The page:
Hymns: Choices






Music Without a Keyboard Player

Adrian Worsfold
Submitted to The Inquirer (20121114)

It is said that to achieve best practice across an institution we should collaborate and share. So here is my offering regarding music provision when there is no keyboard player. I 'returned' to Unitarianism in 2010 to find a church during the service taking out and putting in CDs and finding the tracks for hymn tunes in a player. It made for inadequate worship.
The first thing I did on taking over was go behind a curtain and this was accompanied by making a CD in advance with all the music prepared. Using a domestic CD player wasn't loud nor positioned well enough and I oversaw the installation of a powerful system that integrated a double CD player and mixer with all the inputs (including microphones, radio) and outputs (including hearing loop) needed. Each week two identical CDs are prepared because there is a higher level of output for hymns than for incidental music, and it is clearer and quicker to move between CDs than alter the sliders, sometimes at speed. Plus one CD might be faulty. The player tells how much time is left on a track and can be set to play a single track and stop; it also starts a new track at the beginning of the sound and not the silent gap before (that I still build in for margins of error in case of using domestic CD players).
Behind the scenes the key to improving performance has been building a resource of hymns and other music for use in worship. Sources are bvery useful Unitarian choir CDs, that have been made with varying degrees of quality, but these days audio editing allows improvements to originals. There are choir recordings elsewhere that can fit Unitarian hymn books. There are websites that offer recordings of public domain hymn tunes which then can be edited for verse numbers and to, say, slow down and lower the range of notes. There are occasional good offerings (sometimes in videos). Then there are music samples available and, finally, software to compose from the hymn book with synthetic instrumental output.
There are two kinds of sound file that are relevant here. One is audio like the WAV file and MP3, where the sound is that of the real world but the computer does not 'know' what it is. The other is the music file where the minimum particle is the note that can join a synthetic instrument and has timing. This file, usually a MID, can transfer to displaying musical notation in a way that an audio file cannot, and its instruments and timing can be changed. It is easy to convert a music file of these notes to audio files, and thus on to an audio CD, but it is difficult for any software to 'listen' to an audio file and interpret it as notes.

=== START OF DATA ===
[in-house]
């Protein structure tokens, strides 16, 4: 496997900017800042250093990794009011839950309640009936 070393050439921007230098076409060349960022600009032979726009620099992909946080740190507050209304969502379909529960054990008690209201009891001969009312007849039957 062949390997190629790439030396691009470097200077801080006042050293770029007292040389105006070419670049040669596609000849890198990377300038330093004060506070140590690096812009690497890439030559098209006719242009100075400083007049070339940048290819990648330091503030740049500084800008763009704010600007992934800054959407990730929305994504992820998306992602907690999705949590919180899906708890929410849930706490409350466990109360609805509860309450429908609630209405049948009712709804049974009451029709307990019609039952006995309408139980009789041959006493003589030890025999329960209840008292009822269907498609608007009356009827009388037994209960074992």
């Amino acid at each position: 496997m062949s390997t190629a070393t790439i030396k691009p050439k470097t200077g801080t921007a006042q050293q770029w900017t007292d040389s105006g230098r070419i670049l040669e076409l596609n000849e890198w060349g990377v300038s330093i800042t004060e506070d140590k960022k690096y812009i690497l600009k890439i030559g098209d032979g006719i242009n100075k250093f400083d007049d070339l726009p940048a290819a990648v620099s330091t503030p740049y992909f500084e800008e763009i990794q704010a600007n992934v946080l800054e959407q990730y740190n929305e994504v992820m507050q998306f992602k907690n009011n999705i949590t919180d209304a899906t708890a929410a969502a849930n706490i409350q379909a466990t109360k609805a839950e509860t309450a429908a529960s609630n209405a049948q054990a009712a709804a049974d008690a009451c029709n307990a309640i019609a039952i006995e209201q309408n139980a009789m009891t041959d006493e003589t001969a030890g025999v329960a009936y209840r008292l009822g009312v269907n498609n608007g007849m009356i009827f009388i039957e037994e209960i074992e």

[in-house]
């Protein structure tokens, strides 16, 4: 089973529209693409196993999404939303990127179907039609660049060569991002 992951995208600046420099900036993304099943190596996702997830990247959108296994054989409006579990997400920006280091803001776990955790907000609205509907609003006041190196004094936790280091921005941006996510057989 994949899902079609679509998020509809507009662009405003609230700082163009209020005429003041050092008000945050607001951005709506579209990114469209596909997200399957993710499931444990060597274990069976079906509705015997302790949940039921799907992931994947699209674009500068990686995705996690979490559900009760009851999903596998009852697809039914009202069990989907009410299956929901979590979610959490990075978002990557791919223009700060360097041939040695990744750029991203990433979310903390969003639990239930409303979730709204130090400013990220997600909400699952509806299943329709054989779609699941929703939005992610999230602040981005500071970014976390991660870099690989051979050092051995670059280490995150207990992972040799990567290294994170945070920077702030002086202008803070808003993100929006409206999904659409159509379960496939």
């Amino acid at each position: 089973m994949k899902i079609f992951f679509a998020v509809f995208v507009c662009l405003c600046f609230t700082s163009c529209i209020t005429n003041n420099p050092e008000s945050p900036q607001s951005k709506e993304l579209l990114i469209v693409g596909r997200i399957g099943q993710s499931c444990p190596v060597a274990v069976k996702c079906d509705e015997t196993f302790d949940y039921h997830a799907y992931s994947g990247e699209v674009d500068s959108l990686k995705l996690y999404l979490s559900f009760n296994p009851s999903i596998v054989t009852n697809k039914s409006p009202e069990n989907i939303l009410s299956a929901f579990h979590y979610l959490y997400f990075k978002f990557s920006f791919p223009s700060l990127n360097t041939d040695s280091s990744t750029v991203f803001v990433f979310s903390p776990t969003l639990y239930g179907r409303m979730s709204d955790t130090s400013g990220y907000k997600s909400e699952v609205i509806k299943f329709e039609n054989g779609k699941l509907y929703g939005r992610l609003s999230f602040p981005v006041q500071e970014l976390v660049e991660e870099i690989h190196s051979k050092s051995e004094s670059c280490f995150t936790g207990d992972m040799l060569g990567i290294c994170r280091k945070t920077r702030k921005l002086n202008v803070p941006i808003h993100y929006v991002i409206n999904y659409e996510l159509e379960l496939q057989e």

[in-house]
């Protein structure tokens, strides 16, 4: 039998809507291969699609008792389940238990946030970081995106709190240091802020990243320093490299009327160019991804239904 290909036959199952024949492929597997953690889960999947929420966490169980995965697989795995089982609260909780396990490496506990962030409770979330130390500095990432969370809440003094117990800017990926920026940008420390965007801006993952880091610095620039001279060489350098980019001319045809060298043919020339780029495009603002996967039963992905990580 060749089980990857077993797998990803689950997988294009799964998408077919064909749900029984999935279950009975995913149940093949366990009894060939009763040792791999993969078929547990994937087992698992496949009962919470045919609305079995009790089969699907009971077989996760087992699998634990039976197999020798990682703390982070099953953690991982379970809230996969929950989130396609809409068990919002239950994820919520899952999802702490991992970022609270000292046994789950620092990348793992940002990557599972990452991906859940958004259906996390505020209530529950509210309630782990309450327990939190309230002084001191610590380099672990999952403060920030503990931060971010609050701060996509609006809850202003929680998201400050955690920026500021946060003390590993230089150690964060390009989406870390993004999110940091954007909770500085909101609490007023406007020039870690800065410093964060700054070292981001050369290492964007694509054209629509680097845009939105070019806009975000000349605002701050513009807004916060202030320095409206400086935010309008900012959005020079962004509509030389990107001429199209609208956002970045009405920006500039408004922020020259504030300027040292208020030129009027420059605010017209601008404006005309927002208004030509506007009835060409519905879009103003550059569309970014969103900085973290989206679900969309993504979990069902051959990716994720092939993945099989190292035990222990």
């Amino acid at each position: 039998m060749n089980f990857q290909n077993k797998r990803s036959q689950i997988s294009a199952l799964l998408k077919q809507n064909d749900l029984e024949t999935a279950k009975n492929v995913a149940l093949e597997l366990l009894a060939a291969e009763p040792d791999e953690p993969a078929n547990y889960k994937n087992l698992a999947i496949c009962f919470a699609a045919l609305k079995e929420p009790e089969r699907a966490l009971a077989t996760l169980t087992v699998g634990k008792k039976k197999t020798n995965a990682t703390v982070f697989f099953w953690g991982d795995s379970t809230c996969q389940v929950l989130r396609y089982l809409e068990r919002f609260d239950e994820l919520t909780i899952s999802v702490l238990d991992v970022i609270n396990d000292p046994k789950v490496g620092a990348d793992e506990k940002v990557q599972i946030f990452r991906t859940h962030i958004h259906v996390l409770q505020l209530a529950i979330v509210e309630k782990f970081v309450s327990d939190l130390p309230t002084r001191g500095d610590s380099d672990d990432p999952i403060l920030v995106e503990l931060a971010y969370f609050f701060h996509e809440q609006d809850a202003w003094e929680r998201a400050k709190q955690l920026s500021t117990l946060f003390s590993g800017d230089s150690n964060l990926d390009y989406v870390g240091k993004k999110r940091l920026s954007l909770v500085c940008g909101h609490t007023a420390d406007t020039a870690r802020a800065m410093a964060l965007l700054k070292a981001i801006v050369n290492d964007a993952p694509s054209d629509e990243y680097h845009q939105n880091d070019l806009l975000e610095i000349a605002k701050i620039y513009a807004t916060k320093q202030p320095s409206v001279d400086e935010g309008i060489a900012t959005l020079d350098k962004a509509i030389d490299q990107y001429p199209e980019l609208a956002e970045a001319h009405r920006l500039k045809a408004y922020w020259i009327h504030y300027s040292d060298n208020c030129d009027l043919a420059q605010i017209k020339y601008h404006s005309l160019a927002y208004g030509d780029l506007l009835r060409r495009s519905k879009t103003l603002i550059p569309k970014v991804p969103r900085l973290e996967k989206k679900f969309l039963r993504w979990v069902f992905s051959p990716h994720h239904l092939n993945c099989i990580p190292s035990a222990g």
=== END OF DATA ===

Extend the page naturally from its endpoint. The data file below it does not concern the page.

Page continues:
As a result, I have now sourced and either audio or music edited a tune for every hymn in Hymns for Living and usually with the original as given. There are many from Sing Your Faith. A few hymns exist from other books. I have a website page that lists all these hymns and this is for the information of service takers.
Where they have been created as music files, or samples have been subjected to considerable editing, I leave a MID synthetic sample of the tune, a transferable XML file between music composing software and a PDF display of the sheet music usually with the hymn lyrics. (A PDF file is like a print out but sent to a file - thus always looks the same; an XML file uses what was extended from HTML to code and position everything musical).
This page accompanies another page where I have gathered together all the hymns' verses I have word processed.
The idea is that all this material is transferable. The uncompressed Hymns for Living files occupy four DVDs as storage WAVs ready to become audio files on CDs. Sing Your Faith needs much more in the way of transferring the music from the book via composing software.
There is also a webpage to extract titles and lyrics from the XML files - the XML coding allows this intervention whereas to extract text from a Music PDF file is to be left with all the right words but in the wrong order, although software exists to extract back the music.
Go to the Pluralist website, the Spiritual area and the hymns section. The material continues to build up. Service takers should consult this. Here is the background preparation for the weekly preparation and the church music system that lets us sing to some of the best played music in the world and offers an approach that integrates all the music within divine worship.


 Adrian Worsfold